Read the deity's face on Nandipath
In an autumn afternoon of 2016, while toiling around the blissful Bangla Academy midst greens and gooses, having an adda with poet Sajjad Arefin, I came to know about Nandipath -- a literary journal coming out continuously once in a blue moon (before you frown read till end) since 1988, edited by the poet. 28 years pass by, till 2017, readers are sanctified by the 7th issue enclosing prose, poetry, short stories, translation, book reviews and many more. Dedicated to Qayyum Chowdhury -- the late veteran painter, Nandipath included memoriam too to commemorate the late pen heroes.
The new born
This dark murky yet slick October 2017's 7th addition of Nandipath would not give you a cloudy feel at all, once you open up this ink poured treasure. At the very beginning, a prose peeks on 1971 war and nationality -- Ekttorer Juddho O Jatiyotabader Porikkha by Serajul Islam Choudhury depicts the sheer strength and crisis of nationalism of not only the then Bangalees but also Pakistanis. Accompanied by Shamsuzzaman Khan, Syed Jamil Ahmed, and Farzana Siddiqa's proses, this eye widening commencement section will offer you a keen observation on Bangalee nationalism, culture, and war history.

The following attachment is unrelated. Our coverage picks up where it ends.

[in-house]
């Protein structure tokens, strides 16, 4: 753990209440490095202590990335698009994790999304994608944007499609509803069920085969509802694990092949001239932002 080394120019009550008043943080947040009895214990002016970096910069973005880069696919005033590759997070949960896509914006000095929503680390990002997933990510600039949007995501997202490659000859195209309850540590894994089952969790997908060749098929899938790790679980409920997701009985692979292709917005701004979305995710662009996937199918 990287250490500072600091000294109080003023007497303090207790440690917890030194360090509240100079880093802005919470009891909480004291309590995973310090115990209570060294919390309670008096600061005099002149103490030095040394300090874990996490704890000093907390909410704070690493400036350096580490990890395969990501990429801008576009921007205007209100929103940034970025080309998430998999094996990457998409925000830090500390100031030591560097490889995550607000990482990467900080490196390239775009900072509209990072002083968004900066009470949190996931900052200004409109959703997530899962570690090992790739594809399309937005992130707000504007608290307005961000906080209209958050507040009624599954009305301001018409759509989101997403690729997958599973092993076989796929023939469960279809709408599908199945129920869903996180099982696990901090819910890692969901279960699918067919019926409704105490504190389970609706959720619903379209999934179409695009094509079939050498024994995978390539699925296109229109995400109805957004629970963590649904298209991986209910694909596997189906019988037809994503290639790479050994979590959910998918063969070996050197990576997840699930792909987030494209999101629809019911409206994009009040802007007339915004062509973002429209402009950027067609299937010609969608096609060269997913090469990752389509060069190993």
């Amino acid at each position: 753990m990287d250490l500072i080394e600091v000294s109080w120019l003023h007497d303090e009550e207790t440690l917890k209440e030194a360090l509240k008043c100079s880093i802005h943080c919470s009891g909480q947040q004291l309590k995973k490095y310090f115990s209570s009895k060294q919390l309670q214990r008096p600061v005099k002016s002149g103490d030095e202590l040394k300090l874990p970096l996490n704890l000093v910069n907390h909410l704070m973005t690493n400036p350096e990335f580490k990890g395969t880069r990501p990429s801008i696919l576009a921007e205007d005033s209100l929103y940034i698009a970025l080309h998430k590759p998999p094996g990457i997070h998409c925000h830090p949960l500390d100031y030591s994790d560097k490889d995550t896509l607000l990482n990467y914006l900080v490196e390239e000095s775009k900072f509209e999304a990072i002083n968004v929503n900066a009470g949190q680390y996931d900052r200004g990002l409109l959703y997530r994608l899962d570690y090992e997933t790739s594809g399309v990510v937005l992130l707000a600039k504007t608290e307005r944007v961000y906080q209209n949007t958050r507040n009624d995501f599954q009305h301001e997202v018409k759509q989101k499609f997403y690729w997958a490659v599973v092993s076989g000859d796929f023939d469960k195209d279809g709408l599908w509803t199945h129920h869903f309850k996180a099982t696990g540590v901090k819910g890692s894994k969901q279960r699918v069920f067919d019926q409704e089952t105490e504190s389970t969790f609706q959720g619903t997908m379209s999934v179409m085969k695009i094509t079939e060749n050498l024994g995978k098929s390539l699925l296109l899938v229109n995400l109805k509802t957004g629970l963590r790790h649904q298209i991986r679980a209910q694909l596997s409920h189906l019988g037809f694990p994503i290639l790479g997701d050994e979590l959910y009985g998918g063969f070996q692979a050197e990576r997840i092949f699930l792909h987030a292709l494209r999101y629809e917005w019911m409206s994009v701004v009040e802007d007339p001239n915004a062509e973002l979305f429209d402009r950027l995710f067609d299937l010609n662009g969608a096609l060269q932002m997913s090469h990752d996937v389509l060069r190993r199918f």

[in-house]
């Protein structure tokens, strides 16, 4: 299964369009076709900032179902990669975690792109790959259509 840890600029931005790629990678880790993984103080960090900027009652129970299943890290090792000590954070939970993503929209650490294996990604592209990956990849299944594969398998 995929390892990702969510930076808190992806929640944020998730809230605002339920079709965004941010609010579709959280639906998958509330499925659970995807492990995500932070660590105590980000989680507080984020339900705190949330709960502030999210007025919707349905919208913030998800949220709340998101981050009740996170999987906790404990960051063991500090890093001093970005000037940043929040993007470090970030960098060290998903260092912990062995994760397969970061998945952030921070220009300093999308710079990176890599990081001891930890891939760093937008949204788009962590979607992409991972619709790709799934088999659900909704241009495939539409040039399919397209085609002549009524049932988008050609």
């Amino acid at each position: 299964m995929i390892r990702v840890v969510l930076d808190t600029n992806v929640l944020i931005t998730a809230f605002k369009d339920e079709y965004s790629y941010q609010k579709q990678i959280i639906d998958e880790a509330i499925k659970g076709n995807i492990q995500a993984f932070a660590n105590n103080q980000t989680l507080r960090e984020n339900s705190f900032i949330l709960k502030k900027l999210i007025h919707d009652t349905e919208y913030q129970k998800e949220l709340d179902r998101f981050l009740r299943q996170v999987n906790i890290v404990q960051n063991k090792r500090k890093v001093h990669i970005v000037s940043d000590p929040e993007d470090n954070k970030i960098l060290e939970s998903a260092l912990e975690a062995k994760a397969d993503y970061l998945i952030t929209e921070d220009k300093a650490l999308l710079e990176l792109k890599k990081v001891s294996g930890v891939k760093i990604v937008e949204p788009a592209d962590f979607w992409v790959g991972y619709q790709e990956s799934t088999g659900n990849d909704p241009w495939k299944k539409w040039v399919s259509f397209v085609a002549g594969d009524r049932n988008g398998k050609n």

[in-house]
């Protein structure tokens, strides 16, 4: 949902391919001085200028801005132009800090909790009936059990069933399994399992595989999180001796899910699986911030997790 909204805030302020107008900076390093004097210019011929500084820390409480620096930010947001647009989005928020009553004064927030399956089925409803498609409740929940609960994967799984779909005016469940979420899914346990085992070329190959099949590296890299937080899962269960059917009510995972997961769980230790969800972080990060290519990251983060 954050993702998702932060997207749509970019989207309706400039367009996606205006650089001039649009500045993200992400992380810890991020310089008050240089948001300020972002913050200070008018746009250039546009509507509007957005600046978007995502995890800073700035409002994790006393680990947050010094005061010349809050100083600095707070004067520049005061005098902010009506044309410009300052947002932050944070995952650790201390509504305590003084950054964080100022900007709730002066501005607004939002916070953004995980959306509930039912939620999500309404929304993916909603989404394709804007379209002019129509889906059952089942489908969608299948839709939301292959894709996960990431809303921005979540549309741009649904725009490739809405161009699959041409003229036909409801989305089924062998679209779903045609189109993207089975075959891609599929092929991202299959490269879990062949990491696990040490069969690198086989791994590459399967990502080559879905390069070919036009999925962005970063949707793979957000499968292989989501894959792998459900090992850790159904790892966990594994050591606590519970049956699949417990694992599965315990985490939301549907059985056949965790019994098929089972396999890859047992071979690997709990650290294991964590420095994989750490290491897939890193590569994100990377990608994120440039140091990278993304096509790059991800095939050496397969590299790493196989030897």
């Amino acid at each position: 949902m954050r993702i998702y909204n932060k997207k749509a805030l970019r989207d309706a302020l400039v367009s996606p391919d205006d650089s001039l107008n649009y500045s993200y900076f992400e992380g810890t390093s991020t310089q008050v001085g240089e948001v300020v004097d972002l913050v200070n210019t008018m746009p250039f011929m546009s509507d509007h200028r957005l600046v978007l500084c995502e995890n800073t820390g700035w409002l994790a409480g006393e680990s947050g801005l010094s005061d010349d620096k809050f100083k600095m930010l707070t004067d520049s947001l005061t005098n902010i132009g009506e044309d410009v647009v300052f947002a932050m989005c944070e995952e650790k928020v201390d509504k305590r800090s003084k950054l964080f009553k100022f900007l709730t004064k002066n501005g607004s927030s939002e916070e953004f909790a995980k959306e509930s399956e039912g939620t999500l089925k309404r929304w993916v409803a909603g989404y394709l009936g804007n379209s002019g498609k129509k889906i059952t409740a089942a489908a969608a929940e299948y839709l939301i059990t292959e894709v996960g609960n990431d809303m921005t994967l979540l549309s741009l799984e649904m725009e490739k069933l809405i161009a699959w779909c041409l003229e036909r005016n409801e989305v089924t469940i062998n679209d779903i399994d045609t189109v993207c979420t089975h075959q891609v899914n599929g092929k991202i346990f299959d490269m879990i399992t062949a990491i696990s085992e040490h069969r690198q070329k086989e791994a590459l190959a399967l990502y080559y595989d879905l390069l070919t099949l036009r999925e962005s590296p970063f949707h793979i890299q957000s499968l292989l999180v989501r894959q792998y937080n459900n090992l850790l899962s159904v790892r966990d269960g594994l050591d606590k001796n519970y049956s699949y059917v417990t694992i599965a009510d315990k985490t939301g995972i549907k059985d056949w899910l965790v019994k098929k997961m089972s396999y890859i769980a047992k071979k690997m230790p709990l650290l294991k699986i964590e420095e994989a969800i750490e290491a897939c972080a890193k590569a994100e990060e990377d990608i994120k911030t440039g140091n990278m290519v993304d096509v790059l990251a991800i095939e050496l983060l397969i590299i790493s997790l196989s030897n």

A poet would never be a magpie while offering poetry, I believe. And, so is Arefin. Here, partition from prose will tour you to the poetry section. If you ever buried in love, burned in rain, these agonized love poems of Mahbub Sadik, Maruful Islam, Jahidul Haque, Masuduzzaman, Tariq Sujat, Roksana Arefin, Ripa Roy, Mujib Mehedi, and Prottyush Bandyopadhyay would take you to the cherished memory lane to hail.
To perceive the melody of in between lines of the books of Shirajul Islam Chowdhury's Rastro O Shonskritir Shamajikota, Anisuzzaman's Attoporichoy Vasha-andolon Swadhinata, Hasan Ajijul Haques's Kotha Kothashahitto, Hayat Mamud' Bangladesh: Shanskritik Attoporichoy, Shamsuzzaman Khan's Bangaleer Bohuttobadi Lokomonisha, and Shanotkumar Shaha's Robindronath: Tar Aloy Tar Chayay, turn the book review part and have a deep read. And, to be more delightful, here hits the short stories' aroma. Be lost in the coffee mug and in long lasting tiny pieces of short stories in your Friday evenings.
Last but not the least, remarkable part of 7th volume is the commemoration pieces on last years' past souls -- Syed Shamsul Haque, Rafiq Azad and Shahid Quadery.
Molded in sleek melancholy in whip white, the 6th volume is all about Syed Waliullah (August 15, 1922- Augustt 10, 1971) --- tribute on his 90th birthday in 2014. It took three years to complete this compilation including 46 essays on his novels, short stories, dramas by 44 writers.
Subtle yet flaunting, this volume of Nandipath will take you to the world of Waliullah where he crafted his language carefully, included a new dimension of modern life in the setting of urban novels, his philosophy, his absurdity, his projection of politics, personal life, and most interestingly his English writing and translation of his own work.